Over 550 nursing homes in the United States have closed in the past 4 years. Almost 60% of them—328—closed in just the past 20 months. Wisconsin was one of 9 states that accounted for more than half of the closures. Brown County, WI, where Green Bay is located, has lost 4 in the past 4 years. The latest is one located at the corner of Webster Avenue and Mason Street, closing in March. While these closures have an impact on the residents and the community at large, they can hit rural areas even harder, as rural areas have few (if any) alternatives.
Nursing homes make their money two primary ways. The first source is Medicare. Most call themselves rehabilitation centers and provide short term recovery care following a hospital stay. This is paid for by Medicare, as long as patients are making progress in recovering. The second source of revenue is from people who live there who and are not progressing toward recovering and returning home. At a typical cost of $11,000 a month or more, most residents in this group run out of money to pay for their care themselves and end up on a welfare program called Medicaid.
The duration of rehabilitation care allowed under Medicare is getting shorter and shorter. Medicaid pays nursing homes much less than the cost to keep a resident, causing homes to go broke and close.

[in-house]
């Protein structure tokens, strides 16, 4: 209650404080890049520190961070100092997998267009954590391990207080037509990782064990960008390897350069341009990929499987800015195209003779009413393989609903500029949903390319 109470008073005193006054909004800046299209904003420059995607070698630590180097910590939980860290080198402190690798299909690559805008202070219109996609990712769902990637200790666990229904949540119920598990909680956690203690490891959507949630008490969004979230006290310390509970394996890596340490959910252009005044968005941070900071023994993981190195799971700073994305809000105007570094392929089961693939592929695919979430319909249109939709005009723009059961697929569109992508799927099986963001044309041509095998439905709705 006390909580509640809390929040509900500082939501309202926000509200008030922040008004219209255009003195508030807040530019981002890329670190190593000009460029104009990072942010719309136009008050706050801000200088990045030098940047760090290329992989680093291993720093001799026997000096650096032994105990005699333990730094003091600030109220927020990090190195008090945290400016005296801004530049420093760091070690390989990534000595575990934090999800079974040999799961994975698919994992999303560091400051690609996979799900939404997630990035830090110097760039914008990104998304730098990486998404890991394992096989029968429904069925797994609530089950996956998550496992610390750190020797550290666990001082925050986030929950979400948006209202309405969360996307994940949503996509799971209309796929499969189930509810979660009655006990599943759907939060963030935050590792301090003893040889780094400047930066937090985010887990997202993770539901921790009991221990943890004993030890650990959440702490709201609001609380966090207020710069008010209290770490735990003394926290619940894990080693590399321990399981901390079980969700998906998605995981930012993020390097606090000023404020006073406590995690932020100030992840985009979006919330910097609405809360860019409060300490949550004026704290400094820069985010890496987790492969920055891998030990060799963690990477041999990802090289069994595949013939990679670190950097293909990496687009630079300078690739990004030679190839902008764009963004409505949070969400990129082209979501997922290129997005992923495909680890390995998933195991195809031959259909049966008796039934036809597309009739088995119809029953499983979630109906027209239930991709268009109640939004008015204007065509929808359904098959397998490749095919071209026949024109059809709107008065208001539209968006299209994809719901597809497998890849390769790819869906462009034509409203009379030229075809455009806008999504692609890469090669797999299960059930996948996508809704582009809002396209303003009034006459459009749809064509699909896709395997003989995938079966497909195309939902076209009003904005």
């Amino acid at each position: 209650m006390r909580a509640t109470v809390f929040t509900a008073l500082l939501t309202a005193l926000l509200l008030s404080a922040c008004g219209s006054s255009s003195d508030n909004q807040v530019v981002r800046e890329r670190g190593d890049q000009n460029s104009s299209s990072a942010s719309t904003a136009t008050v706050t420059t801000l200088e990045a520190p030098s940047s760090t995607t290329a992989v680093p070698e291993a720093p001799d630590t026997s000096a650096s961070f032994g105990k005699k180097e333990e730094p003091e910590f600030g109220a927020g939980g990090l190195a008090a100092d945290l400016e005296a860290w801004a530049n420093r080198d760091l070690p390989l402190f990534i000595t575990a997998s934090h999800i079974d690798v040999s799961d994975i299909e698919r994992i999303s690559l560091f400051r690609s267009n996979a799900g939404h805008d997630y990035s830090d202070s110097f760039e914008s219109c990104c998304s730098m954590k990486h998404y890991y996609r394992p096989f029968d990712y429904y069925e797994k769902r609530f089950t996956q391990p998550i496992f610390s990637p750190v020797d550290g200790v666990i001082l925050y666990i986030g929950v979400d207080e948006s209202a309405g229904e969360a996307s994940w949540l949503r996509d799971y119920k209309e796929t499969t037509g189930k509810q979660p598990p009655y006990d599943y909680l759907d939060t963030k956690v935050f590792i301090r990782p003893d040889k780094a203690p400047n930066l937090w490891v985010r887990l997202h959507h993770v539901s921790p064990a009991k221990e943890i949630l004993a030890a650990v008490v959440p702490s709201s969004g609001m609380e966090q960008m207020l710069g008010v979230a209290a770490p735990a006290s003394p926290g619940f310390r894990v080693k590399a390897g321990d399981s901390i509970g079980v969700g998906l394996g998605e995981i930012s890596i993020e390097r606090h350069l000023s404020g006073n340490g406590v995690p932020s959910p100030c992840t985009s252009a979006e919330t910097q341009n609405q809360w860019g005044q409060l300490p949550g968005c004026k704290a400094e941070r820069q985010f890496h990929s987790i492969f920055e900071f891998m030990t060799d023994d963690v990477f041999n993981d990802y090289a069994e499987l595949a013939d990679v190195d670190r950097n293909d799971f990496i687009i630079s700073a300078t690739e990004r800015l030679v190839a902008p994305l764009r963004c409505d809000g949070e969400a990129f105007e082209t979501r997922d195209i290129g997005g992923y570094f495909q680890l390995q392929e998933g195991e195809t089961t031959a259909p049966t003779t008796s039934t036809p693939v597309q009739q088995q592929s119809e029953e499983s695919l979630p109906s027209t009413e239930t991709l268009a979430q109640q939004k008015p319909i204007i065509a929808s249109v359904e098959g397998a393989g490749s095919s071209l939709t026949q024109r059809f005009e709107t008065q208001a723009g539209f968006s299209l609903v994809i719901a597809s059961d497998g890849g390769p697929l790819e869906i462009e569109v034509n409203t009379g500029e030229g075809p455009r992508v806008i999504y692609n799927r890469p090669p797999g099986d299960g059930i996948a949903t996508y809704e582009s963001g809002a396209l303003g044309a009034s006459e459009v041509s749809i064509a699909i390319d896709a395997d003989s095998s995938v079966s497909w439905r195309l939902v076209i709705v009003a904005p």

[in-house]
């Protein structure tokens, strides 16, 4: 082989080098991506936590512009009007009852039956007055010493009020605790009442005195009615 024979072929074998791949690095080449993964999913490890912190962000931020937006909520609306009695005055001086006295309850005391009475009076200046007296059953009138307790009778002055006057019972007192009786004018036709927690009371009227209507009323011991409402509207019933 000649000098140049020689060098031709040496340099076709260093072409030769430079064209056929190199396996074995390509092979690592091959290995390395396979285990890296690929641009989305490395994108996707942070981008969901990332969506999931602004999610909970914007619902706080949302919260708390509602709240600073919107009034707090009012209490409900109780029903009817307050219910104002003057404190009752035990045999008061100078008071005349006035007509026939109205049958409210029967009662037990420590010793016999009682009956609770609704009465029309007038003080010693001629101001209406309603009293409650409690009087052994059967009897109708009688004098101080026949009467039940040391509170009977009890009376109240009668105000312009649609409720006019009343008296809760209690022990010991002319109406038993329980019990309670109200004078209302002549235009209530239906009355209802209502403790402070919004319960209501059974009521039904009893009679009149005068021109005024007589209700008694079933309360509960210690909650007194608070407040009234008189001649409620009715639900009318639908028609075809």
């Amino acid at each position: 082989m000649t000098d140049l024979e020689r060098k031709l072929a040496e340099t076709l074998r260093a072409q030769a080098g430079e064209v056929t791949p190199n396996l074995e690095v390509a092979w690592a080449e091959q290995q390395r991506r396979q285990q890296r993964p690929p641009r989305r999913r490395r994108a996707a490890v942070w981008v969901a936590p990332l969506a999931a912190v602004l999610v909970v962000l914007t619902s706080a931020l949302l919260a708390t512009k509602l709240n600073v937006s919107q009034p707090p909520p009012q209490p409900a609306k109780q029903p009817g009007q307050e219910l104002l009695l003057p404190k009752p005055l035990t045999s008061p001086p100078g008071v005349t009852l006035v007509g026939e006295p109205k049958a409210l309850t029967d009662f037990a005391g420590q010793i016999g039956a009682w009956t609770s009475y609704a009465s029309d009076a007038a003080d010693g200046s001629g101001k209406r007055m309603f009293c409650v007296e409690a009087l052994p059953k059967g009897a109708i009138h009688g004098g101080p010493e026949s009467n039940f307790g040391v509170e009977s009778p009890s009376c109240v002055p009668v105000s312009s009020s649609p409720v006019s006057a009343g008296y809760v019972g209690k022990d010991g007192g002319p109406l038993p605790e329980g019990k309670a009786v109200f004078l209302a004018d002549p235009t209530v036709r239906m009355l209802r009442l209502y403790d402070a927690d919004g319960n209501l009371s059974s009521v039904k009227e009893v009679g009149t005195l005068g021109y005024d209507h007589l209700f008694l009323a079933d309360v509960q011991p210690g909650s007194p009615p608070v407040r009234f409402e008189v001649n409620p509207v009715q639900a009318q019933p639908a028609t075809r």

Most long-term care (LTC) is provided at home or in assisted living facilities – but each year fewer and fewer assisted living facilities accept Medicaid. If you need care and can’t afford home or assisted living facility care, it’s the welfare-supported nursing home for you. And now there are fewer and fewer. Do you see the problem? Where do you go when you cannot afford LTC? When there is “no room at the inn”, you have to resort to other less appropriate alternatives–perhaps your children have a spare bedroom, a hospital bed in the living room, or one of them retires early (even if they can’t afford to do that) and care for you.
What does this mean to people who are planning on Medicaid paying for their LTC? They are likely to see the proverbial “NO VACANCY” sign on at the few nursing homes that remain open. If they cannot pay for the care they need when their health changes, they will be in despair and at a loss for options.
Have you addressed this need that many of you will face? Will you be prepared? Do you know how to choose LTC insurance products that are appropriate for your situation? Most people need far less insurance than they might imagine. If this is not something you are familiar with, why not consult an expert with over 26 years of LTC planning experience?
Consider using www.TheLongTermCareGuy.com to help investigate this. Even the wealthy buy LTC insurance so they can leave their wealth to whom they wish and their children do not have decide what to liquidate first. People with little nest egg need advice too. A client at age 50, in poor health, with little money, can buy a 1-year policy for LTC of $9000 a month for $214 annually – that is $17.83 a month. Most anyone can afford that. I have solutions for nearly every health or financial situation. Let me help you investigate this.